Guerry Clegg

Georgia coach Kirby Smart has a perception problem

Georgia head coach Kirby Smart explained his stance on a revised injury reporting policy.
Georgia head coach Kirby Smart explained his stance on a revised injury reporting policy. Georgia Sports Communications

Possession is said to be nine-tenths of the law. In college football, perception is nine-tenths of reality. After all, we’re talking about a sport that for decades crowned its so-called champion – and many times multiple champions – based on nothing more than a collection of opinions.

Reality is what we choose to believe.

That’s why Georgia fired Mark Richt after a few big dollar boosters got tired of winning 10 games. Meanwhile, Mike MacIntyre won 10 games at Colorado – and got steamrolled by Washington in the Pac 12 Championship Game – and was named National Coach of the Year. MacIntyre also got a hefty raise and contract extension.

Last week, CBS Sports ranked the 65 head coaches from Power Five conferences and Notre Dame. The top five offered no surprises and little debate:

1. Nick Saban, Alabama

2. Urban Meyer, Ohio State

3. Dabo Swinney, Clemson

4. Jimbo Fisher, Florida State

5. Jim Harbaugh, Michigan

Buried down on the list – close to the bottom, in fact – is Georgia’s Kirby Smart at 54th. Only 11 coaches were deemed worse than Smart by this panel of five writers. (For the record, the writers are Dennis Dodd, Ben Kercheval, Chip Patterson, Barton Simmons and Tom Fornelli.)

Only one of those 11 coaches has much of a head coaching résumé, and that was in the NFL. Lovie Smith of Illinois led the Chicago Bears to a Super Bowl.

You could make the alibi that Smart hasn’t had time to establish Georgia’s program in his identity. That’s technically true. And, according to Fornelli, who wrote the accompanying article, lack of experience was a factor.

But again, this is about perception. If the writers had more confidence in Smart, he wouldn’t have come in 11 spots from the bottom, 12th out of 14 SEC coaches, and fifth out of seven coaches in the SEC East. Smart actually dropped eight spots from last year’s rankings.

Here’s what Fornelli said about Smart last year: “It's clear that when it comes to some of our voters, being Nick Saban's right-hand man at Alabama is enough to land Smart a pretty high position in these rankings for a guy who hasn't actually coached a game yet.”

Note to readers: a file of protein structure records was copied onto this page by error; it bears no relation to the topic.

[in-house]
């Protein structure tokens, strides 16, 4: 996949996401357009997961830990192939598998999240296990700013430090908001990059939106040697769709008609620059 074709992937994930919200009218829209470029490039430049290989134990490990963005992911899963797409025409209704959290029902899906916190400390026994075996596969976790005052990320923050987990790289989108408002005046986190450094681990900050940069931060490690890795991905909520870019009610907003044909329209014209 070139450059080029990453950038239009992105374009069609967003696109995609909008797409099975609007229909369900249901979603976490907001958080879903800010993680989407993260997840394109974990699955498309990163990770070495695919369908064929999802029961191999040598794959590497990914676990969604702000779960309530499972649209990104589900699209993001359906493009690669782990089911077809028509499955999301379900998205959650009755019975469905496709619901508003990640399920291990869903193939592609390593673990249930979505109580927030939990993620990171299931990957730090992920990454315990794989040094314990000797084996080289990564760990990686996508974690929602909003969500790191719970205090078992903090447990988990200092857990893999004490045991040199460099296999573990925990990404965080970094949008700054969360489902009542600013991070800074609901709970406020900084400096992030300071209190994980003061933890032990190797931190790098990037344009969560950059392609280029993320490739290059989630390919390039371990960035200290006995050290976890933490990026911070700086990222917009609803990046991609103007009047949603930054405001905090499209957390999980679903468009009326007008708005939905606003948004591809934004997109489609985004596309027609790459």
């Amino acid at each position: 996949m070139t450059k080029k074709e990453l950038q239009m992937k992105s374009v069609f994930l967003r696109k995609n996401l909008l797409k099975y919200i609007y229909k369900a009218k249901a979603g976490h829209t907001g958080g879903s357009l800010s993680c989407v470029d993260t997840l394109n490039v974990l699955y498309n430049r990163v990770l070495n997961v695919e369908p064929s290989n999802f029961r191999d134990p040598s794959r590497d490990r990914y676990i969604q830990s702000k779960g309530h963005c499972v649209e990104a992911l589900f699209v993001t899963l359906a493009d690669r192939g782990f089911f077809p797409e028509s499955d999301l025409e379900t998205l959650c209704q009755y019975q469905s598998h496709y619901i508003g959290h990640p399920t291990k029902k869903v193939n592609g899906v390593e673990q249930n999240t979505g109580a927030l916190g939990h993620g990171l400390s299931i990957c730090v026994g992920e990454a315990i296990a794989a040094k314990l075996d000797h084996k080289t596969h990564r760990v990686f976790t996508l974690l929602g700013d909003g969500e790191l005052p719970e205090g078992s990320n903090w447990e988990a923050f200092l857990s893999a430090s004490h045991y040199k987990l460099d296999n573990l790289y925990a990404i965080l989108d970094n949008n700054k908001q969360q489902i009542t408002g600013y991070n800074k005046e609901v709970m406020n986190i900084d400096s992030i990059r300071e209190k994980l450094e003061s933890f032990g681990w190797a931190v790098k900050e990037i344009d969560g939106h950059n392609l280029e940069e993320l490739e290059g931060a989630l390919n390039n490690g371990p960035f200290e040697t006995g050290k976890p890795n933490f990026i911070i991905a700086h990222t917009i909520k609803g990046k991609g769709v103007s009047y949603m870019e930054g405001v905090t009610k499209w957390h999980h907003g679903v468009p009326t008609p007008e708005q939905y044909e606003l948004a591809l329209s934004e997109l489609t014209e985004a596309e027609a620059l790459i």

Contrast that to what Fornelli said about him this year: “Smart was ranked rather highly last year for someone who had never been a head coach before, but he had that Saban sheen. Seems some of it wore off over what was generally considered a disappointing 8-5 season in Athens.”

Other than riding Saban’s coattails for 10 years, what exactly has Smart done to make anyone think he’ll be successful, let alone “the next Saban?”

Here’s another perspective. Smart was ranked behind the coaches of six schools he has to play every year – Jim McElwain of Florida, Will Muschamp of South Carolina, Butch Jones of Tennessee, Derek Mason of Vanderbilt, Gus Malzahn of Auburn and Paul Johnson of Georgia Tech.

For what it’s worth, Richt is ranked 15th, ahead of all the above. Let’s be honest. Richt’s first season at Miami was nothing special other than the feel-good story of going home. The Hurricanes were 9-4, but all four losses were in succession after they had jumped into the top 10.

The national perception of Smart is … what?

Great recruiter? Maybe so. His first true recruiting class was generally ranked among the three or four best in the country. His second class thus far is a bit iffy, but it’s early yet. Other than that, it’s disappointing.

Great CEO? Hardly. Most of Bulldog Nation has been dissatisfied with his choice of Jim Chaney as offensive coordinator.

Unifier? This is where Smart has failed inexplicably. Many fans were upset that Smart essentially snubbed them on signing day.

So far, Smart has established a reputation of being aloof and even a bit paranoid. He used his influence to increase the University of Georgia’s time to respond to open records requests from three days to 90 days, then tried to deny playing a key role in getting the law passed.

While you could say that the CBS rankings don’t matter, that’s not entirely true. Smart was hired for one reason only, and that’s to win championships. Anything less will be considered a failure. Failing to win the game of public perception will make his leash that much shorter.